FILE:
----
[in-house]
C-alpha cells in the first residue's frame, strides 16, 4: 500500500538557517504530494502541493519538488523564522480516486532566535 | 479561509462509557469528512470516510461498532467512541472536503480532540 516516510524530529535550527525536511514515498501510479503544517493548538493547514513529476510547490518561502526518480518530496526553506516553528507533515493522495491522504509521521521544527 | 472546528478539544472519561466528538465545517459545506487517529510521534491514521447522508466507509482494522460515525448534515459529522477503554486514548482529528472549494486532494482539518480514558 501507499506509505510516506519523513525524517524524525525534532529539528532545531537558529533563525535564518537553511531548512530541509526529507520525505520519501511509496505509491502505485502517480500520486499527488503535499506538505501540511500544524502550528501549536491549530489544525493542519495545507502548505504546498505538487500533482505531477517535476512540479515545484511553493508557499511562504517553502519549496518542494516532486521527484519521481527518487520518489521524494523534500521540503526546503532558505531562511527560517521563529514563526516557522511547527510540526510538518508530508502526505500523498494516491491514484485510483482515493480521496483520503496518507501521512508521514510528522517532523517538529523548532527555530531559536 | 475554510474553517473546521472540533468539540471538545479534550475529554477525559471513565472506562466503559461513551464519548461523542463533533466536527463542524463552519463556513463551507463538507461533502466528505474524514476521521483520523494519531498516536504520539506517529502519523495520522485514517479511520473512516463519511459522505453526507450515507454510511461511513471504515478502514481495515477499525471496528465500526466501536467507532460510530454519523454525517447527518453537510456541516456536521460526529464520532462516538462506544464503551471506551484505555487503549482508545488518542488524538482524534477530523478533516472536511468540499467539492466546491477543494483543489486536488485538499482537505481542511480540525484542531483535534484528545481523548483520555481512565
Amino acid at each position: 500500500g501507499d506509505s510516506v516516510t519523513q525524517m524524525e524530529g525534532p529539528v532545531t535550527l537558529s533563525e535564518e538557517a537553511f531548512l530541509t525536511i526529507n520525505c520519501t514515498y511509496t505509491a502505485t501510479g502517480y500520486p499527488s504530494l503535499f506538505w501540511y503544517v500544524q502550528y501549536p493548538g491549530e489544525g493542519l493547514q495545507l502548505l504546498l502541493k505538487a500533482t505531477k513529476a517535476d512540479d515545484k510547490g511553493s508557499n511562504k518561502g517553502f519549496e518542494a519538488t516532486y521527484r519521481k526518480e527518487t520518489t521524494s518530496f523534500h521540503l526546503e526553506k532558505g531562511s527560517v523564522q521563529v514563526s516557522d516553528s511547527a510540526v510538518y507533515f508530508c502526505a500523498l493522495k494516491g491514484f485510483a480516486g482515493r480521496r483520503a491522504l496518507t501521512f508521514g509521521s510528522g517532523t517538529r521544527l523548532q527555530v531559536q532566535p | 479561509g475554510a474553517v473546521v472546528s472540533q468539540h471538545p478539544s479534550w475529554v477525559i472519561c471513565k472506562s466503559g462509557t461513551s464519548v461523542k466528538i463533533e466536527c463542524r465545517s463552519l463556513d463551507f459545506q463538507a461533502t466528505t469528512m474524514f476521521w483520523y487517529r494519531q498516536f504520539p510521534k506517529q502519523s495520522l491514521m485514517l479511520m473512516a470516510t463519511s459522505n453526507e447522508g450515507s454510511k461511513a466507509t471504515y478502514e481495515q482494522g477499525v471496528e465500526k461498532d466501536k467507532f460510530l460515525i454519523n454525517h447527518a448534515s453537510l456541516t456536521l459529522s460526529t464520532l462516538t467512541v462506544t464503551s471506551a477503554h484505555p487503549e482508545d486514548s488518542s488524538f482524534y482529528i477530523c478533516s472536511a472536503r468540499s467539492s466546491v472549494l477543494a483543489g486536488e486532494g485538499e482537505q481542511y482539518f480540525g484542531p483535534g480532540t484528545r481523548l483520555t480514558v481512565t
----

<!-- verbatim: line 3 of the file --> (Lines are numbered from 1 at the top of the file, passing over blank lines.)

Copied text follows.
Amino acid at each position: 500500500g501507499d506509505s510516506v516516510t519523513q525524517m524524525e524530529g525534532p529539528v532545531t535550527l537558529s533563525e535564518e538557517a537553511f531548512l530541509t525536511i526529507n520525505c520519501t514515498y511509496t505509491a502505485t501510479g502517480y500520486p499527488s504530494l503535499f506538505w501540511y503544517v500544524q502550528y501549536p493548538g491549530e489544525g493542519l493547514q495545507l502548505l504546498l502541493k505538487a500533482t505531477k513529476a517535476d512540479d515545484k510547490g511553493s508557499n511562504k518561502g517553502f519549496e518542494a519538488t516532486y521527484r519521481k526518480e527518487t520518489t521524494s518530496f523534500h521540503l526546503e526553506k532558505g531562511s527560517v523564522q521563529v514563526s516557522d516553528s511547527a510540526v510538518y507533515f508530508c502526505a500523498l493522495k494516491g491514484f485510483a480516486g482515493r480521496r483520503a491522504l496518507t501521512f508521514g509521521s510528522g517532523t517538529r521544527l523548532q527555530v531559536q532566535p | 479561509g475554510a474553517v473546521v472546528s472540533q468539540h471538545p478539544s479534550w475529554v477525559i472519561c471513565k472506562s466503559g462509557t461513551s464519548v461523542k466528538i463533533e466536527c463542524r465545517s463552519l463556513d463551507f459545506q463538507a461533502t466528505t469528512m474524514f476521521w483520523y487517529r494519531q498516536f504520539p510521534k506517529q502519523s495520522l491514521m485514517l479511520m473512516a470516510t463519511s459522505n453526507e447522508g450515507s454510511k461511513a466507509t471504515y478502514e481495515q482494522g477499525v471496528e465500526k461498532d466501536k467507532f460510530l460515525i454519523n454525517h447527518a448534515s453537510l456541516t456536521l459529522s460526529t464520532l462516538t467512541v462506544t464503551s471506551a477503554h484505555p487503549e482508545d486514548s488518542s488524538f482524534y482529528i477530523c478533516s472536511a472536503r468540499s467539492s466546491v472549494l477543494a483543489g486536488e486532494g485538499e482537505q481542511y482539518f480540525g484542531p483535534g480532540t484528545r481523548l483520555t480514558v481512565t